Major dairy companies operating in Spain plan to lodge fresh appeals against a latest set of fines issued for alleged collusion on price.

Last week, Spain’s National Commission of Markets and Competition (CNMC) announced fines for eight processors – including Nestle and Danone – and two associations worth a combined EUR80.7m (US$90.5m) for sharing information on the price of raw cow’s milk between 2000 and 2013.

The largest single fine – some EUR21.9m – has been handed down to local Spanish dairy processing business Corporación Alimentaria Peñasanta. Danone faces a fine of EUR20.3m, Lactalis’ Iberian arm has been hit with a penalty of EUR11.7m and Nestle EUR6.9m.

Nestle, Danone and another Spanish dairy company implicated, Calidad Pascual, told just-food today (16 July) they plan to appeal the fines.

The CNMC has already announced fines in this case. Four years ago, the watchdog handed out fines totalling EUR88.2m (then US$97.3m) to eleven companies.

Six of the processors that face the new level of fines – Nestle, Danone, Lactalis, Corporación Alimentaria Peñasanta, Calidad Pascual and another Spanish dairy Central Lechera Galicia – were handed penalties four years ago.

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However, in July 2016, the Spanish Supreme court partly upheld an appeal by Nestle and partially annulled the CNMC’s decision. The regulator said last week that court ruling explains why the fines are in some cases different to those handed down in 2015.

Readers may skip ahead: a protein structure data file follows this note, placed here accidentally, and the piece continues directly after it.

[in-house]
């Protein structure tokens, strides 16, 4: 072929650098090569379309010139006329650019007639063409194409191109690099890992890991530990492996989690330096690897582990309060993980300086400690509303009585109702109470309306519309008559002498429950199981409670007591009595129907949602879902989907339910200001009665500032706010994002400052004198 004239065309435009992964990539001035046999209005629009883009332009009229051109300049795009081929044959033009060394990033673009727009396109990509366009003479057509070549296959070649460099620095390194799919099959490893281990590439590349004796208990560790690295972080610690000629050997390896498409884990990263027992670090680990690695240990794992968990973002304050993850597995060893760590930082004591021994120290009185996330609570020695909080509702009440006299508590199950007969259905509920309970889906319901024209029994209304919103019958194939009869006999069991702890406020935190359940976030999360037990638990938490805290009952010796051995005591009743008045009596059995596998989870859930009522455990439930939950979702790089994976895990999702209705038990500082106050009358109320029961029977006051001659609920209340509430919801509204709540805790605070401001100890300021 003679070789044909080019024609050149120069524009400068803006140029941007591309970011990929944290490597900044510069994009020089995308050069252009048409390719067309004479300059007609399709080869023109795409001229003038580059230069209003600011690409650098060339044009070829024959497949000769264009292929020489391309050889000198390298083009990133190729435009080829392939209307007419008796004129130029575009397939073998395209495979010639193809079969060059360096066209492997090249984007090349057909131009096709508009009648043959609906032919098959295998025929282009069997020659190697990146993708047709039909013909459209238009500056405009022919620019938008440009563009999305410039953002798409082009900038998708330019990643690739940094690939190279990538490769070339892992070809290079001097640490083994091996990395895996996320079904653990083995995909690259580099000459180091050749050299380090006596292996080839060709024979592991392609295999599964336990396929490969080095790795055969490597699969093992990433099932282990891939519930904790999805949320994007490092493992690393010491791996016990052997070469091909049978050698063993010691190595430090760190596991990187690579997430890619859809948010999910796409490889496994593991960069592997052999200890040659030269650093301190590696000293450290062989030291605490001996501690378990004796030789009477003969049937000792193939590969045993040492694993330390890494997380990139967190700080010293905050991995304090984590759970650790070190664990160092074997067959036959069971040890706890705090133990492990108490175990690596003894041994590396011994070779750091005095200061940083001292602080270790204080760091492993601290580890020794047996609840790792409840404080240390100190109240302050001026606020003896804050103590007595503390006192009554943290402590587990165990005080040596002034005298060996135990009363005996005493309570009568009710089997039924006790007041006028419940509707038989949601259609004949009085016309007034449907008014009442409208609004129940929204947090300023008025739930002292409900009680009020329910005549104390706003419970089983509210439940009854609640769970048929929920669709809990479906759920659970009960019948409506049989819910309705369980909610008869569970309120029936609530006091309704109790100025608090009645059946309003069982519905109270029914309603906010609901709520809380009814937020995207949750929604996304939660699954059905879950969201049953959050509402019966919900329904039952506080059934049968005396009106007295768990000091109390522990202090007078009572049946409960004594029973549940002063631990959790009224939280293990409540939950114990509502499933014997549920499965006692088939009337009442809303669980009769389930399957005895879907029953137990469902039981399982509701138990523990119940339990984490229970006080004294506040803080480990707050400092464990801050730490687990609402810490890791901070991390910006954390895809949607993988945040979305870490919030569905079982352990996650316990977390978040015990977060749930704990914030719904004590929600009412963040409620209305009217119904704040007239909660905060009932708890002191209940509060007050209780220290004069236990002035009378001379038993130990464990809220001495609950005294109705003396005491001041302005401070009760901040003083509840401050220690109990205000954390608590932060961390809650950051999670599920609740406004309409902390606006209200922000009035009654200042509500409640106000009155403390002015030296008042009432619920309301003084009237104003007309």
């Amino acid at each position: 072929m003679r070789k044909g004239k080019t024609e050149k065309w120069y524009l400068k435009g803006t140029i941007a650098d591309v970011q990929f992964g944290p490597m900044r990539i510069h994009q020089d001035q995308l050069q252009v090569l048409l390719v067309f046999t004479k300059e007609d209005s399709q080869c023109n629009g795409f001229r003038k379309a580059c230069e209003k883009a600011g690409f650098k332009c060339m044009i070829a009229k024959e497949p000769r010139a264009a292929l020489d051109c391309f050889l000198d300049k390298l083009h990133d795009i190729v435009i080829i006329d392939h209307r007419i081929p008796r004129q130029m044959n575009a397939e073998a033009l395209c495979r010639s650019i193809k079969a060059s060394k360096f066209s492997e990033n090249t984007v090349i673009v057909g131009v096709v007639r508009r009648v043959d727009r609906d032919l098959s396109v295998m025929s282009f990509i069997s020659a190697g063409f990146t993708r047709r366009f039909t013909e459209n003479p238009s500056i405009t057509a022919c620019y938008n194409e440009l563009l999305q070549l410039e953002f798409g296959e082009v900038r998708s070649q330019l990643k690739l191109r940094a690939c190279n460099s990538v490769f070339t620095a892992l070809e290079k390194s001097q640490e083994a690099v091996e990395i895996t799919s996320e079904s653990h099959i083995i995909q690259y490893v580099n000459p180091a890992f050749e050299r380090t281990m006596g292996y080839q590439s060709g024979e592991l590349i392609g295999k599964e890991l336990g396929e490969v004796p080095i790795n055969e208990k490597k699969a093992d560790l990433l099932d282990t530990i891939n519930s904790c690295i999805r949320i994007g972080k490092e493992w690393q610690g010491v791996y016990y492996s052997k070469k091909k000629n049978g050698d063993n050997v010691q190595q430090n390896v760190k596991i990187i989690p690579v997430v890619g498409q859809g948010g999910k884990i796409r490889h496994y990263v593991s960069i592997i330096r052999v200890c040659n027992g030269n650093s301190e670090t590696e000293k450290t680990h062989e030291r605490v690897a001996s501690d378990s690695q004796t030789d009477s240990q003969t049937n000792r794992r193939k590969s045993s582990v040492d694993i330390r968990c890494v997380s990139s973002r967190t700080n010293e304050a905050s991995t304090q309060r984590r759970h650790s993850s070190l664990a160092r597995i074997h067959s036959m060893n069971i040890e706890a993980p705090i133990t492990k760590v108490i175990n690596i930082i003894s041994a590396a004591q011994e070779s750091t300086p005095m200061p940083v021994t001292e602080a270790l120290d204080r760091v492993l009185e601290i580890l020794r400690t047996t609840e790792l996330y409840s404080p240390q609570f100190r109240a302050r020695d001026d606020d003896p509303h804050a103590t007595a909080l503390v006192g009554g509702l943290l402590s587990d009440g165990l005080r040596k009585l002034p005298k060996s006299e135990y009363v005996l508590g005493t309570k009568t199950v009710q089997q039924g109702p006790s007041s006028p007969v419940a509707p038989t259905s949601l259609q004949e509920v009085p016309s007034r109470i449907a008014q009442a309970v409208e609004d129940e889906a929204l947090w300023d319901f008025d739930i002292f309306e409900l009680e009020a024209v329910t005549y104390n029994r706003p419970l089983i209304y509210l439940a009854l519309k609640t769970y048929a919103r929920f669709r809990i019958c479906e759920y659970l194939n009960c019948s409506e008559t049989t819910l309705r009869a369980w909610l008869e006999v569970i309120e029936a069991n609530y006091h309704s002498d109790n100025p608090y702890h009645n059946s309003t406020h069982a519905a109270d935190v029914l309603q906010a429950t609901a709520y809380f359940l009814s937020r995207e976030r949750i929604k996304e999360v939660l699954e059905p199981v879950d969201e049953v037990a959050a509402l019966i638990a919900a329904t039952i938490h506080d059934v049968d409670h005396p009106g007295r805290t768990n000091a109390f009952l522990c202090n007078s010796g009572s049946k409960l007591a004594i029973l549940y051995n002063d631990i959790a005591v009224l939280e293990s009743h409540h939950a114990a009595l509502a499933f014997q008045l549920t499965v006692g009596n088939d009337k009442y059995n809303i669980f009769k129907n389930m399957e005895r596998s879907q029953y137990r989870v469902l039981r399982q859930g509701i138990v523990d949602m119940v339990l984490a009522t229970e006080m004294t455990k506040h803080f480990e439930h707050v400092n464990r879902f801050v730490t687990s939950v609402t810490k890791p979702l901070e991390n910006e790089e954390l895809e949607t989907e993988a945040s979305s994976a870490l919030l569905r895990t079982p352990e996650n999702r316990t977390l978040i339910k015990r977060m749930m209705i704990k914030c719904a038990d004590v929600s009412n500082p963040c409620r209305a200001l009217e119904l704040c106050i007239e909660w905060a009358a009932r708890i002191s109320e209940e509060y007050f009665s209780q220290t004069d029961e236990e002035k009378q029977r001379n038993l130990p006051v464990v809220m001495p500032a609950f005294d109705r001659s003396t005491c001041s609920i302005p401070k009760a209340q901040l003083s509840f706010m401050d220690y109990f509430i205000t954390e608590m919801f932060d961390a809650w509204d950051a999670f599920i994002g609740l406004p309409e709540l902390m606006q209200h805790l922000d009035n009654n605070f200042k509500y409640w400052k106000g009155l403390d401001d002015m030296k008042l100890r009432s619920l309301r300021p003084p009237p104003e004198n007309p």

Proceedings resumed last year after a subsequent ruling from Spain’s Supreme Court.

The watchdog maintains the eight processors – which also include US-based Schreiber Foods and Spain’s Industrias Lácteas de Granada plus the associations Asociación de Empresas
Lácteas de Galicia (AELGA) and Gremio de Industrias Lácteas de Cataluña – “have taken part in and are responsible for anticompetitive practices which infringe competition law”.

The CNMC said six other companies – Industrias Lácteas Asturianas, Leche Río, Feiraco, Leche Celta, Forlactaria and Central Lechera Asturiana – had also taken part “in these practices … although their infringements are outside the limitation period”.

The watchdog added: “The anticompetitive practices carried out by the offenders have consisted of
exchanging information, at the national and regional level, about raw cow’s milk purchase prices, volumes purchased from farmers and milk surpluses.

“This information would have allowed the companies to adjust their behaviour and avoid offering better prices and commercial conditions to the farmers, limiting competition in the raw milk supply market.”

In a statement, Nestle told just-food: “Nestlé Spain firmly disagrees with the fine of the Spanish Competition Authority considering that no infringement of the competition regulations has been committed or proven. Nestlé complies with the antitrust legislation and will appeal, once again, the decision of the Spanish Competition Commission before the competent courts.”

Calidad Pascual provided its own statement. “Calidad Pascual reiterates that it did not infringe the laws on the Protection of Competition and did not carry out anti-competitive practices. Faced with this resolution from the CNMC, exhausting administrative remedies, we will bring an administrative appeal before the High Court and, if necessary, appeal to the Supreme Court.”

Danone also plans to appeal, the French giant confirmed to just-food.

France-based Senoble was among the processors fined four years ago. It is not on the fresh list of companies facing a fine. In Senoble’s place is US-based Schreiber Foods, which acquired assets from the French company in Spain later in 2015. 

just-food has asked Schreiber Foods for a reaction, as well as Lactalis, Central Lechera Galicia, Corporación Alimentaria Peñasanta and Industrias Lácteas de Granada, better known as Puleva.

A report in Spanish newspaper El Pais said Lactalis, Corporación Alimentaria Peñasanta and Industrias Lácteas de Granada would appeal.